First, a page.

Carlton Beach (T 392) is a popular summer surfing beach located 40 km east of Hobart. The Carlton Beach Road runs off the Carlton Road and provides good access to the beach. The beach is 2.7 km long and faces south-southwest towards the entrance to Frederick Henry Bay 15 km to the south. The Carlton River mouth, its deep inlet and neighbouring Carlton Bluff form the eastern boundary with 20 m high Spectacle Head to the west (Fig. 4.67). The entire beach is backed by a coastal reserve containing a 10-15 m high foredune, then houses straddling each side of the Carlton Beach Road. Several walking tracks cross the dune to the beach. The Carlton Park Surf Life Saving Club (CPBSLSC), founded in 1975, is located in a recreation reserve toward the eastern end of the beach (Fig. 4.68). While the beach is set deep within Frederick Henry Bay, owing to its southerly orientation it receives most southerly swell entering the bay, with waves averaging about 1 m and occasionally higher. These interact with the fine beach sand to maintain a low gradient beach and surf zone, with a 50-100 m wide bar often cut by rips spaced about every 200 m along the beach. In addition there is a permanent rip against Spectacle Head, and strong tidal currents flowing off the eastern end of the beach out of the 100 m wide Carlton River mouth.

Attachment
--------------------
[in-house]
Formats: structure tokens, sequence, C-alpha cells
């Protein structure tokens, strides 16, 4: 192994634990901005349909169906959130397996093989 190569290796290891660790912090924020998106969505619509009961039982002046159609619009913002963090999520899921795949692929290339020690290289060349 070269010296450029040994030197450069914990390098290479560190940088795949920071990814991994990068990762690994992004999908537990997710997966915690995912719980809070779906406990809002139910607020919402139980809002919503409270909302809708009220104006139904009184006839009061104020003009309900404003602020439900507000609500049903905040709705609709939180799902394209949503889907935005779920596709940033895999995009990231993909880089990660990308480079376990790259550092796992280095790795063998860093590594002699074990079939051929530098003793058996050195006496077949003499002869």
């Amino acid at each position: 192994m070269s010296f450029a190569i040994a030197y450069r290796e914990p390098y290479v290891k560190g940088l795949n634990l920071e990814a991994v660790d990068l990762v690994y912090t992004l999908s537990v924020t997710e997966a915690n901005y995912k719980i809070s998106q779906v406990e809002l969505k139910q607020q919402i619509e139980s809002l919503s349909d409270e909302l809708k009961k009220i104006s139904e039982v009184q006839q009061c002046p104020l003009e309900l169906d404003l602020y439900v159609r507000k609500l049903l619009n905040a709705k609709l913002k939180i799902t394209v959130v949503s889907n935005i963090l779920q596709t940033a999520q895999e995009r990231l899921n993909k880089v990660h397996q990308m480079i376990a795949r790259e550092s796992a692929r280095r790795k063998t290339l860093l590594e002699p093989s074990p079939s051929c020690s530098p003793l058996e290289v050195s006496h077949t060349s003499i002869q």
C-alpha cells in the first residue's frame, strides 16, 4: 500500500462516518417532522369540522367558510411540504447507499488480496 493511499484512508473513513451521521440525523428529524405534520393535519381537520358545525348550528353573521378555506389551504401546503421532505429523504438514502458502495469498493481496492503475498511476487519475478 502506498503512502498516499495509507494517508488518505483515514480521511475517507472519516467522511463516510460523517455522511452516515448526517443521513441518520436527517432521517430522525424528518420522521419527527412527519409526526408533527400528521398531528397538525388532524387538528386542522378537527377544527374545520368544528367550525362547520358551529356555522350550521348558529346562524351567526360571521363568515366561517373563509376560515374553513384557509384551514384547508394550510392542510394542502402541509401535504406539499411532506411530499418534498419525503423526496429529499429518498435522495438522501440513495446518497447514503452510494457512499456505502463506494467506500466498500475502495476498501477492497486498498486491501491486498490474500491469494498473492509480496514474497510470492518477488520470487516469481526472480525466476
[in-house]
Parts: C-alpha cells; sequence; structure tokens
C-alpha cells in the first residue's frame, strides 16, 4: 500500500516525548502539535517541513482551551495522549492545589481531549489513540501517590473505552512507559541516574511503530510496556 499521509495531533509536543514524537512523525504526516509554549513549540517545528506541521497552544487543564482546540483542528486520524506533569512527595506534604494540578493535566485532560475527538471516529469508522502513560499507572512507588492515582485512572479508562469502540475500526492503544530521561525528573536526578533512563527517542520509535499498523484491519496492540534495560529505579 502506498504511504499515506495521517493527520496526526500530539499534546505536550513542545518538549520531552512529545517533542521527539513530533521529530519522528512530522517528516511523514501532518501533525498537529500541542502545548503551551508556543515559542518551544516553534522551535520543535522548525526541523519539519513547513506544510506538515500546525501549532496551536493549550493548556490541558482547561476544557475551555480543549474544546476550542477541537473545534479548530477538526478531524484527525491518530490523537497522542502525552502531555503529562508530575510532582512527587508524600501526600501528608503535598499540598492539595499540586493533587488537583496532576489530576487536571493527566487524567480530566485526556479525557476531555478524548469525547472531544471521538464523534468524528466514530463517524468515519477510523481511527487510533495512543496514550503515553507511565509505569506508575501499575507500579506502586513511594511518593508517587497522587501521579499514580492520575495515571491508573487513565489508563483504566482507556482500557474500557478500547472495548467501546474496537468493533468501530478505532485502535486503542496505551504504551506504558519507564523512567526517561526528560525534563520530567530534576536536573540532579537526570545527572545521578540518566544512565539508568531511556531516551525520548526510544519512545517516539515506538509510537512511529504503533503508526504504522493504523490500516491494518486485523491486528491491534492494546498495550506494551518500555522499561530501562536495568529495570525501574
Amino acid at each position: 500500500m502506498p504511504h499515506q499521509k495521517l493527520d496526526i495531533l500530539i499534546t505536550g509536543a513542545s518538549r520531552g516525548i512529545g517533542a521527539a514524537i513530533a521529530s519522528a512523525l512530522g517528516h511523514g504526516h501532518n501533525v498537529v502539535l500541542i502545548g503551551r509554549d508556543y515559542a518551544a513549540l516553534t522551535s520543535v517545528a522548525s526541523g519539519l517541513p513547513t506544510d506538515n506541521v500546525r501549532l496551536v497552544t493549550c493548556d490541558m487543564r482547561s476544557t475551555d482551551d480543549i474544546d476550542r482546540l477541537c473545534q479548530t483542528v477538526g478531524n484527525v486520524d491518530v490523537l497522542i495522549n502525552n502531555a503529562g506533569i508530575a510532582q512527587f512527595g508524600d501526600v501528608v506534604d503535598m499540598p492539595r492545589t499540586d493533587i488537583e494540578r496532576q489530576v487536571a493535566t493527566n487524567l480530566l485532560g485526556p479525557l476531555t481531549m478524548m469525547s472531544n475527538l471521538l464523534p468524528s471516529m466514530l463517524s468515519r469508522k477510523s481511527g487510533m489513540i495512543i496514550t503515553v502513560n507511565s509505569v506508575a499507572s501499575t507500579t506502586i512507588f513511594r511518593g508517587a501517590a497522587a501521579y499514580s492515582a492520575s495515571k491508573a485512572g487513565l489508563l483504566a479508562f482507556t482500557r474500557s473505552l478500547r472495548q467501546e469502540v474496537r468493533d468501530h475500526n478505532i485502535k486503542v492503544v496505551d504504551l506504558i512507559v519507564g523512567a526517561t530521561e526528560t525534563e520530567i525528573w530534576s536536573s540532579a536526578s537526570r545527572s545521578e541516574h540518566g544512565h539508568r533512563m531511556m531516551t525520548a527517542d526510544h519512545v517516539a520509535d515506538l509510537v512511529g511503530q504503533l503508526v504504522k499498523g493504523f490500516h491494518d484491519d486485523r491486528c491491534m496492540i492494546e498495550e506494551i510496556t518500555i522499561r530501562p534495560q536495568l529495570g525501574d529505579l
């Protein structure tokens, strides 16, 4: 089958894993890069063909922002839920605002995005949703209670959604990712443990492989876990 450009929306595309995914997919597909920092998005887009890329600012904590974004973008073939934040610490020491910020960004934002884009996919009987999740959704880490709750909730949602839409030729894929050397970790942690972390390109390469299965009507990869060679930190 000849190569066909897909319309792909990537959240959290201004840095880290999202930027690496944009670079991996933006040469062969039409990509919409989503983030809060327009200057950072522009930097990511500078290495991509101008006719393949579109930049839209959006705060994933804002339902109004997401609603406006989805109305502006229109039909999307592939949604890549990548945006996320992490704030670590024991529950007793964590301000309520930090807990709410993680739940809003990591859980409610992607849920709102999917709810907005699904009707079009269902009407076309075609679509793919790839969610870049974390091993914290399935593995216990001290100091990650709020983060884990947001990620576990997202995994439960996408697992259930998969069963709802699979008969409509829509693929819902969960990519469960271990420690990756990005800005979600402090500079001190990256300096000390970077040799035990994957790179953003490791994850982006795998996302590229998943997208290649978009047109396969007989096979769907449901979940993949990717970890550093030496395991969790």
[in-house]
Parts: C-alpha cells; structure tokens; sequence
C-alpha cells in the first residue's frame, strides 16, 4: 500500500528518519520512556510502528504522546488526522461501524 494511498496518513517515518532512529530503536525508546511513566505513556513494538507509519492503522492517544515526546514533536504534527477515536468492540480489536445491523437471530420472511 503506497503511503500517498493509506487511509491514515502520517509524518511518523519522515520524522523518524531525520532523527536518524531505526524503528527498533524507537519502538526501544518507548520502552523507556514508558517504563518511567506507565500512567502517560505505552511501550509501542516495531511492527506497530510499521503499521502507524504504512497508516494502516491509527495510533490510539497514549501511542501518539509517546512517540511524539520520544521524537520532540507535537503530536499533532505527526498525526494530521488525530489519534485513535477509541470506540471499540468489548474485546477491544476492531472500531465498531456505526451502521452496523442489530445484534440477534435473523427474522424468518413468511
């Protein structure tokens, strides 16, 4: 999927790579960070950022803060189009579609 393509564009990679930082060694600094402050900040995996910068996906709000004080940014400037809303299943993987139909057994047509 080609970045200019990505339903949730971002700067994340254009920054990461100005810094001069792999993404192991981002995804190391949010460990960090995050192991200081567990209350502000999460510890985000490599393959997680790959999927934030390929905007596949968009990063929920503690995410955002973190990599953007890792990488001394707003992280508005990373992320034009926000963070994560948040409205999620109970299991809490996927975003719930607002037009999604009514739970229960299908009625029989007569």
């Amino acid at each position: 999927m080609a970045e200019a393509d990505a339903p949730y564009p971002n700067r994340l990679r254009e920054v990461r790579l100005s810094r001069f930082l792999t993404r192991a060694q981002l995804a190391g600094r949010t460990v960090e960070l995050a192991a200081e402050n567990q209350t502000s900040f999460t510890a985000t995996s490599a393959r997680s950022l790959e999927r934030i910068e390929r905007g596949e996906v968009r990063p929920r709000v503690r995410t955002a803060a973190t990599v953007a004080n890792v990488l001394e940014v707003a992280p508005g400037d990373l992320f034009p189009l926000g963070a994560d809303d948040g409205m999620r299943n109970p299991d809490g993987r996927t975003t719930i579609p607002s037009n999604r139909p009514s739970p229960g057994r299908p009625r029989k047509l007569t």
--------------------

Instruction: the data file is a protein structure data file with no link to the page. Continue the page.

Pallarenda Beach and Rowes Bay are essentially one long beach cut in the middle by Three Mile Creek. Both beaches are backed by a 1 to 2 km wide, low, coastal plain. Pallarenda Beach (859) is 2.5 km long, faces east and receives low waves usually less than 0.3 m. These maintain a low, 50 m wide high tide beach fronted by 100 to 200 m wide intertidal sand flats. The northern end of the beach lies in the Environmental Park and has a number of facilities and picnic areas. Just south of the park entrance is a concrete boat ramp and a swimming enclosure, backed by the small Pallarenda residential settlement. The Cape Pallarenda Road runs right behind the beach, providing good access for the entire length, with a grassy foreshore reserve between the road and the beach.
Waubs Bay is the name of the anchorage in lee of Peggys Point and the site of the main boat ramp on the point. The ramp is protected by a small groyne and there are usually a few boats moored in the bay. Within the 500 m wide bay are two protected north-facing beaches (T 144 and 145). Beach T 144 is a 100 m long pocket of sand located on the western side of the bay, while the main beach (T 145) extends for 200 m along the southern shore of the bay, with rounded granite rocks bordering and separating the two beaches (Fig. 4.26). The beaches receive low refracted waves averaging about 0.5 m. These surge up the steep, narrow beach, with a narrow attached bar present during higher waves. Higher waves also produce a heavy shorebreak, particularly at the rocky western end of the bay. Beach Street runs down to the middle of the beach where there is a car park and toilet facilities. The town of Bicheno is located on the slopes to the south of the bay, with a hotel on the eastern point. A 4 km long foreshore walking track follows the rocky coast around Peggys Point past the boat harbour in The Gulch to the blowhole and Rice Beach and on to Muirs Rock beach.